On Assassinating Military Leaders

After years at war, American military and intelligence officials finally had the goods on the enemy leader whose attack plan led to the deaths of thousands of Americans in a single morning. Pentagon and intelligence officials wanted the President’s blessing to assassinate the enemy before he escaped. The President agreed, and the deed was done.

The date was April 6, 1943, and the target was the head of the Imperial Japanese Navy, the Harvard-educated Admiral Isoroku Yamamoto. American signals intelligence had uncovered his Solomon Islands inspection trip itinerary. Admiral Chester Nimitz, commander of the Pacific Fleet, brought the information and the assassination plan–an aerial intercept by six long-range P-38 fighter planes–to President Franklin Roosevelt for his consideration. Roosevelt green-lighted the plan. It took a month for the Japanese government to acknowledge Yamamoto’s loss.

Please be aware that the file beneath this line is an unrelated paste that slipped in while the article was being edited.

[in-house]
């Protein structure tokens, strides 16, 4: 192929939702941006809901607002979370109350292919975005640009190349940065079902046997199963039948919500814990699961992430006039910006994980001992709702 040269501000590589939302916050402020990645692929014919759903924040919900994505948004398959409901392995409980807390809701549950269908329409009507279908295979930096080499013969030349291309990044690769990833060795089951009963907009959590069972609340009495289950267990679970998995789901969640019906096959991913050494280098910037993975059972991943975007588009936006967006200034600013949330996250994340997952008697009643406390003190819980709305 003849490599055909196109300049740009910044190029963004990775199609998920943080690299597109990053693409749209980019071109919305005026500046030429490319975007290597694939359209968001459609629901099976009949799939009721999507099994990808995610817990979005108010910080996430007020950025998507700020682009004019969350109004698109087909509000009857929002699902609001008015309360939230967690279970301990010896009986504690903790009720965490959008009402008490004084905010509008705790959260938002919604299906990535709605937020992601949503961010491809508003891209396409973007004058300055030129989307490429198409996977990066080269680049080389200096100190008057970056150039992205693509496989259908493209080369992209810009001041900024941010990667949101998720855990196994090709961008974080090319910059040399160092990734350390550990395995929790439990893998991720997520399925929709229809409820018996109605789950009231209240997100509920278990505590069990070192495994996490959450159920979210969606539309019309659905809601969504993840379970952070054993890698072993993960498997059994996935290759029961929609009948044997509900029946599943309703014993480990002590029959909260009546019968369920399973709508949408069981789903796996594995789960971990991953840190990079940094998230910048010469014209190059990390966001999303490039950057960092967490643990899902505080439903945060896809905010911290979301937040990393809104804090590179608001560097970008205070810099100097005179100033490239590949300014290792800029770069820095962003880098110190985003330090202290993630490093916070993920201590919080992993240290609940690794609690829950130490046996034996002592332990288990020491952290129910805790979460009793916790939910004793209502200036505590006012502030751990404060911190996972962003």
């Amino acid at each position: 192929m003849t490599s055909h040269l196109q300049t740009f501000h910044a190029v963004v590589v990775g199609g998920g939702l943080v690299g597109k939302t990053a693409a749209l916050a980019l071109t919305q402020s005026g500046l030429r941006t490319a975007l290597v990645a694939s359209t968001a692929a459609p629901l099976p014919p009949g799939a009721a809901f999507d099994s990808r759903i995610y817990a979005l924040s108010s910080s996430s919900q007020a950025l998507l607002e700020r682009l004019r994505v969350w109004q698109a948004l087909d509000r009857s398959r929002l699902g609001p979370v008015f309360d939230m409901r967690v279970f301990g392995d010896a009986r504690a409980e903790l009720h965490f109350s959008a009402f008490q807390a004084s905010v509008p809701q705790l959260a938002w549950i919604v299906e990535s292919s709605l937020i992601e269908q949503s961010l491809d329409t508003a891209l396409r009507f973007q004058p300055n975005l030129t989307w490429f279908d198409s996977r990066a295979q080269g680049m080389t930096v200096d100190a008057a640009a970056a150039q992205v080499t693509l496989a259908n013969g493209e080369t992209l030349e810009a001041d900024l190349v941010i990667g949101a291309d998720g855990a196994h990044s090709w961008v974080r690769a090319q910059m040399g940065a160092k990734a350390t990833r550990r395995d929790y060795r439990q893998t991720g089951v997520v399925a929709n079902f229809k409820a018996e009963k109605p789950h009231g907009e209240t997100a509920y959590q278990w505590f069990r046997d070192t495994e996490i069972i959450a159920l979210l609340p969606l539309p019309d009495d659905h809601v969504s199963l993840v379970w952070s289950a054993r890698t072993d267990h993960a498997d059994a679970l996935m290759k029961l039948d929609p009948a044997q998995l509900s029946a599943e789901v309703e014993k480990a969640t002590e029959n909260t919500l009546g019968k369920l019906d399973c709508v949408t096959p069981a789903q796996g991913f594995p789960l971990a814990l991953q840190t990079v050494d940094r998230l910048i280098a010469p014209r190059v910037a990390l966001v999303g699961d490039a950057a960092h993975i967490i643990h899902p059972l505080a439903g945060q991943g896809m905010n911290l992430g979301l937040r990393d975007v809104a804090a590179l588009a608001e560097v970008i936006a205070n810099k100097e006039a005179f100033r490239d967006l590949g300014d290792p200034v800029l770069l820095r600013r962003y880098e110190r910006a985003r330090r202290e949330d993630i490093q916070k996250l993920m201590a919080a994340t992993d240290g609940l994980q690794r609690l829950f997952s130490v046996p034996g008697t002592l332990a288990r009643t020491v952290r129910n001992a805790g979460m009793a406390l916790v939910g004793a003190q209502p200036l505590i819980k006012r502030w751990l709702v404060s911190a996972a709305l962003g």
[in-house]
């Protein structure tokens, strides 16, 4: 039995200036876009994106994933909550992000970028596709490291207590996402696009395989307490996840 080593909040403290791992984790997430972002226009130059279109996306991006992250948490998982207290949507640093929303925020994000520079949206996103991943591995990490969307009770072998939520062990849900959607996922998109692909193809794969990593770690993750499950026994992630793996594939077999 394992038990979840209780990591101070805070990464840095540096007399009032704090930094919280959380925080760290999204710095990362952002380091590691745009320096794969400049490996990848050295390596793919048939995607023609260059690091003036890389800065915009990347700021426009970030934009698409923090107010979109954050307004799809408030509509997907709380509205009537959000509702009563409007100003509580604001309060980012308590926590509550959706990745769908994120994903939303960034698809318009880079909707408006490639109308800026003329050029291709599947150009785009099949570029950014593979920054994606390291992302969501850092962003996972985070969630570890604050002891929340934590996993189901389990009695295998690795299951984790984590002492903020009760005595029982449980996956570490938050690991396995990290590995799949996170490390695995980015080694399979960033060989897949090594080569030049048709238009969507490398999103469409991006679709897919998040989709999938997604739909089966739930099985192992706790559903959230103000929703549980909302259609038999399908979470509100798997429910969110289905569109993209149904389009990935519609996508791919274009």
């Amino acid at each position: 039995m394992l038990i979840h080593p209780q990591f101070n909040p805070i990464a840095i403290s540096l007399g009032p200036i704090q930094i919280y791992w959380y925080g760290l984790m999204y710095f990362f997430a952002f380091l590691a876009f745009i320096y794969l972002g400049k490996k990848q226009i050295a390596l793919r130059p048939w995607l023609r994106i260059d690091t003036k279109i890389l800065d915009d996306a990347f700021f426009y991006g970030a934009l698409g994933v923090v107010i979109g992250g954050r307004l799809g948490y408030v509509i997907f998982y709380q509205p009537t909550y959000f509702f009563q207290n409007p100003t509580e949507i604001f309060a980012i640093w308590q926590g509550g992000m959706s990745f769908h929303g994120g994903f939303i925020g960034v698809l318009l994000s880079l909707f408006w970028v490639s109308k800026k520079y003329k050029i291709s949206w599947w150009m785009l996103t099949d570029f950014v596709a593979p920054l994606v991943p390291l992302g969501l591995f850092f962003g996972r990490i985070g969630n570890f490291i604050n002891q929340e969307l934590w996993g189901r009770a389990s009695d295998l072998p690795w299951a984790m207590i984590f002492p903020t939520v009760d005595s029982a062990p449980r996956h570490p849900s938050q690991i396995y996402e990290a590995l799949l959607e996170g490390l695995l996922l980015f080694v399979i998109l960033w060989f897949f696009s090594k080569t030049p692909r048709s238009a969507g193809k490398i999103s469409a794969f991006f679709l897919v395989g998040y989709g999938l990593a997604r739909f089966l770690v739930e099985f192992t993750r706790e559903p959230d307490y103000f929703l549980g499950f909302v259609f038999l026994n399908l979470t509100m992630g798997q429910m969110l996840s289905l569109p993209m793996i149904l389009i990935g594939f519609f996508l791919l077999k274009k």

The war in the Pacific would drag on for more than two years after his death, but Yamamoto’s passing meant the Japanese Navy had lost it’s most talented and inspirational leader. The IJN never won another campaign after his demise. With their leader dead and their operational planner in U.S. custody, we can only hope Al Qaeda has suffered a similar blow. Only time will tell.

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